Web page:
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US Blacklists Multiple Chinese Entities Over Balloon Incident

Chris Agee
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The U.S. moved on Friday to blacklist six Chinese entities over allegations of links to China’s aerospace programs and its suspected surveillance balloon program. The economic restrictions imposed by the Biden administration will make it more difficult for the five commercial entities and one research institute to obtain American technology exports

Some observers believe the move could escalate tensions between the U.S. and China, which have been on the rise due to China’s actions towards Taiwan and the recent spy balloon incident.

The U.S. Bureau of Industry and Security said the entities were being targeted for “their support to China’s military modernization efforts, specifically the People’s Liberation Army’s (PLA) aerospace programs including airships and balloons.” The White House described the move as being part of a larger effort to address Chinese surveillance activities and protect U.S. national security and sovereignty.

The entities blacklisted by the U.S. include Beijing Nanjing Aerospace Technology, China Electronics Technology Group Corporation 48th Research Institute, Dongguan Lingkong Remote Sensing Technology, Eagles Men Aviation Science and Technology Group, Guangzhou Tian-Hai-Xiang Aviation Technology, and Shanxi Eagles Men Aviation Science and Technology Group.

Assistant Secretary of Commerce for Export Enforcement Matthew Axelrod said, “Today’s action demonstrates our concerted efforts to identify and disrupt the PRC’s use of surveillance balloons, which have violated the airspace of the United States and more than forty countries.”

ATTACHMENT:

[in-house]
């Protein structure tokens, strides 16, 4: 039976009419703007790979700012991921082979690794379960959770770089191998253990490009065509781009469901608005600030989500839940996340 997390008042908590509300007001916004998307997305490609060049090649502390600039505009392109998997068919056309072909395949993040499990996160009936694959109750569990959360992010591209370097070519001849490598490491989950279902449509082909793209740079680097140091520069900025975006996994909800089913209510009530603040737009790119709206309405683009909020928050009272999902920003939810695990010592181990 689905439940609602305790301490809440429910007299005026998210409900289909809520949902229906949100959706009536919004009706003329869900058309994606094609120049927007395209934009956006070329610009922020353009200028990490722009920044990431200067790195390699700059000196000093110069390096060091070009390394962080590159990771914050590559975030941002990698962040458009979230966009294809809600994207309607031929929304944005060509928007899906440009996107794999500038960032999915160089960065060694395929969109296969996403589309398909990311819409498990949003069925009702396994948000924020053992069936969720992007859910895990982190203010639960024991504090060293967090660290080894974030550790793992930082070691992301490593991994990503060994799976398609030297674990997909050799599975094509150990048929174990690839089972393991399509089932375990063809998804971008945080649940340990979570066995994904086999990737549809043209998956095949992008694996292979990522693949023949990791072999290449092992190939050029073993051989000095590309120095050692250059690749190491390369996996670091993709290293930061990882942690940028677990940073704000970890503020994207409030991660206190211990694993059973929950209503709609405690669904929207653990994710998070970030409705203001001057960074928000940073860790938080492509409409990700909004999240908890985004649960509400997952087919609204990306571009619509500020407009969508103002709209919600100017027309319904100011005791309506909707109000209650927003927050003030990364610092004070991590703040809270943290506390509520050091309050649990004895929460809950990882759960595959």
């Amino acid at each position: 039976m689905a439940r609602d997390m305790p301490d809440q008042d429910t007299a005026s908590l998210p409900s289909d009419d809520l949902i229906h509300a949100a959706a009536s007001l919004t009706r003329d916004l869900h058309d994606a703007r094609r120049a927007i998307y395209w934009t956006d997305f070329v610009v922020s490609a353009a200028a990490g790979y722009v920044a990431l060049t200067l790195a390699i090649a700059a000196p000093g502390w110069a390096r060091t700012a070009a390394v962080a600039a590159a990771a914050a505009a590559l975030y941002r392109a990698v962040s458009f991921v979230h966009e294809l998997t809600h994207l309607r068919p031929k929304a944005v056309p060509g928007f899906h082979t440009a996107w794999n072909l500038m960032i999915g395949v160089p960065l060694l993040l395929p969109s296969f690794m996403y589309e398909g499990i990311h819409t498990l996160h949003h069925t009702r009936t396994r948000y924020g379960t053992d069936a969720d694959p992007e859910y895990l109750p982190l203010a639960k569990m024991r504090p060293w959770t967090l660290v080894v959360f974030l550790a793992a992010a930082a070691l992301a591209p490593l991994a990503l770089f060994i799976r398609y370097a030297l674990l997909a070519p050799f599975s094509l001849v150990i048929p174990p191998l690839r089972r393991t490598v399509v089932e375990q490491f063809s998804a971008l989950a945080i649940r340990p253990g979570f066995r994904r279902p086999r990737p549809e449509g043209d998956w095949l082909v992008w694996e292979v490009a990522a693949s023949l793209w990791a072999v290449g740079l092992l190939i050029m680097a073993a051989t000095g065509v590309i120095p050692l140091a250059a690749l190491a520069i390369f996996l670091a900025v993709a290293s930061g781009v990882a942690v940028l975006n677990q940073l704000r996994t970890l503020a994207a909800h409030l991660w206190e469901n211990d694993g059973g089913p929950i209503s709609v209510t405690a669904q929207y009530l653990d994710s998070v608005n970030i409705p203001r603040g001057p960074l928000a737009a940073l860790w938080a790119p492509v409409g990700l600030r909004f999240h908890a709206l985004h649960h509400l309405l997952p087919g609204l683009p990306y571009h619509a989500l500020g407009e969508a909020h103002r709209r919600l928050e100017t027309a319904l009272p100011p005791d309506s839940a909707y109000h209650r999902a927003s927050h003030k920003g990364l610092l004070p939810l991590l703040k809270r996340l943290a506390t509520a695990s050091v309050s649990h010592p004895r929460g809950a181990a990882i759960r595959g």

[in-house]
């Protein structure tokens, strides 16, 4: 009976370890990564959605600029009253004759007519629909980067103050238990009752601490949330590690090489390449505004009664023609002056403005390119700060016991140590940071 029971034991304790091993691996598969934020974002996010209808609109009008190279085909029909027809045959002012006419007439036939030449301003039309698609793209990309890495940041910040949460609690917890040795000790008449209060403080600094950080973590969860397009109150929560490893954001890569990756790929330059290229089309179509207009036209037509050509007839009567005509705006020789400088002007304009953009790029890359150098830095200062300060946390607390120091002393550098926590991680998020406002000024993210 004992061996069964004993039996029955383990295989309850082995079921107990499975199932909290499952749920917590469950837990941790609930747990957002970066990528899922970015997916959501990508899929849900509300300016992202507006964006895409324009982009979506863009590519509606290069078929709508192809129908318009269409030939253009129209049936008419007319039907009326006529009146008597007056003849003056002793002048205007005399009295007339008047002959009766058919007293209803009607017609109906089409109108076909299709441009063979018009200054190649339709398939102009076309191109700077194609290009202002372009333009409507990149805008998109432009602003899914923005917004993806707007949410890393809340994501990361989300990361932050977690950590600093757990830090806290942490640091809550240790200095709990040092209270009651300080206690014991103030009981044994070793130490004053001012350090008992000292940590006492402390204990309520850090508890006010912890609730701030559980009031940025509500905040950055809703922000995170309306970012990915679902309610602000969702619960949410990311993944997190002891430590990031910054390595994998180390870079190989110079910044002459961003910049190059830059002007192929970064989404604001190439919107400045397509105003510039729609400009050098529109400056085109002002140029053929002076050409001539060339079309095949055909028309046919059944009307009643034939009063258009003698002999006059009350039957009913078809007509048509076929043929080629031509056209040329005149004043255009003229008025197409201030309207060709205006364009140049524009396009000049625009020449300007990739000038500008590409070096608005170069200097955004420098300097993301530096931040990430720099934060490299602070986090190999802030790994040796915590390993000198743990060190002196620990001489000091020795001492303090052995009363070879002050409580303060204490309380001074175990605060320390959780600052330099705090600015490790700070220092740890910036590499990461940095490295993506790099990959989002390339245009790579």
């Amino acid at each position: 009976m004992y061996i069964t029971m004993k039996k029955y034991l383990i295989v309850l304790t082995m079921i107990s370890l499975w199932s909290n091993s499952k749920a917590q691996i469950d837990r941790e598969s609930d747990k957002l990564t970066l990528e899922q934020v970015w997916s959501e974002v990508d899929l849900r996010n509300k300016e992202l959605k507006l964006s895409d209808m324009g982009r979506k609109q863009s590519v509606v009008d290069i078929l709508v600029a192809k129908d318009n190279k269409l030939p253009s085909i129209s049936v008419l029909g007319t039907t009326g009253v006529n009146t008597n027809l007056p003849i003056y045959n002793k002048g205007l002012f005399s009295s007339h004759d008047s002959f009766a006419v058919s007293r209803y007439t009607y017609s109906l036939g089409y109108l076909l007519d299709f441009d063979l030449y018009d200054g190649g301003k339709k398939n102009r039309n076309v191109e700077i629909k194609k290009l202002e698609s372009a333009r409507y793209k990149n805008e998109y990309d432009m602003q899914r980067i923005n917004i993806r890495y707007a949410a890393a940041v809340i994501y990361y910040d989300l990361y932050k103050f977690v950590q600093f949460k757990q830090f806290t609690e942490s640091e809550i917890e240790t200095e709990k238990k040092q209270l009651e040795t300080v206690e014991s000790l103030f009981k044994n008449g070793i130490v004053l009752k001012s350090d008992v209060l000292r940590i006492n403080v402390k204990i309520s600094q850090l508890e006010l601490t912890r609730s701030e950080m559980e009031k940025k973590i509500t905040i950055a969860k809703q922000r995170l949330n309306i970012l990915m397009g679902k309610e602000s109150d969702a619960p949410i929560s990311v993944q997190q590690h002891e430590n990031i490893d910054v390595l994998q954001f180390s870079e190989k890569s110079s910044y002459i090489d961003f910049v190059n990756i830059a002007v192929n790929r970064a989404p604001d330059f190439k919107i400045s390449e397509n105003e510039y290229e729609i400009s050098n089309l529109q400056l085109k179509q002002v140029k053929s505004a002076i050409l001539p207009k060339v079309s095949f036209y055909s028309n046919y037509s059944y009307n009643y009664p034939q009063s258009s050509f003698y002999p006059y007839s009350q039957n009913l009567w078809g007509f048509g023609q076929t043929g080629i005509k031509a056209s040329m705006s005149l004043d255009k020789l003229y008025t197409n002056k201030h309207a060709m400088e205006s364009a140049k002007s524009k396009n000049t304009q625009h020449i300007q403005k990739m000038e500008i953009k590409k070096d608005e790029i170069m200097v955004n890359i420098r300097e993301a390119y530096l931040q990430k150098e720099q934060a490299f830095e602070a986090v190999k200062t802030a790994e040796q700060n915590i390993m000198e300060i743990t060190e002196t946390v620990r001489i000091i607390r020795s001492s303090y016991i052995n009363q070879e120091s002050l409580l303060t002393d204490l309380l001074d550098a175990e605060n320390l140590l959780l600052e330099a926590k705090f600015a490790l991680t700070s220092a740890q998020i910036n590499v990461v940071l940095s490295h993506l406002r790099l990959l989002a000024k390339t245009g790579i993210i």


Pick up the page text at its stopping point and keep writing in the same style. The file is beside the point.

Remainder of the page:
The blacklisting of these entities comes after the public news in recent days about the Chinese spy balloon that slowly transited the continental U.S., passing near overhead multiple strategic military installations. The incident prompted Biden’s Secretary of State Antony Blinken to cancel a trip to Beijing aimed at improving U.S.-China relations. 

The U.S. Air Force shot down the balloon off South Carolina last weekend, and Washington has said it was confident the balloon manufacturer has a “direct relationship” with the PLA.


China’s foreign ministry has said the U.S. overreacted by taking the balloon down, and said that it was a commercial weather balloon that had blown off course. The twin incidents in close succession reflect heightened concerns over China’s surveillance program and public pressure on President Biden to take the matter seriously.

Friday’s actions have recent precedent in the tense relationship with China. The U.S. has previously used the entity blacklist to punish Chinese companies that threaten national security and prevent Beijing from advancing militarily.

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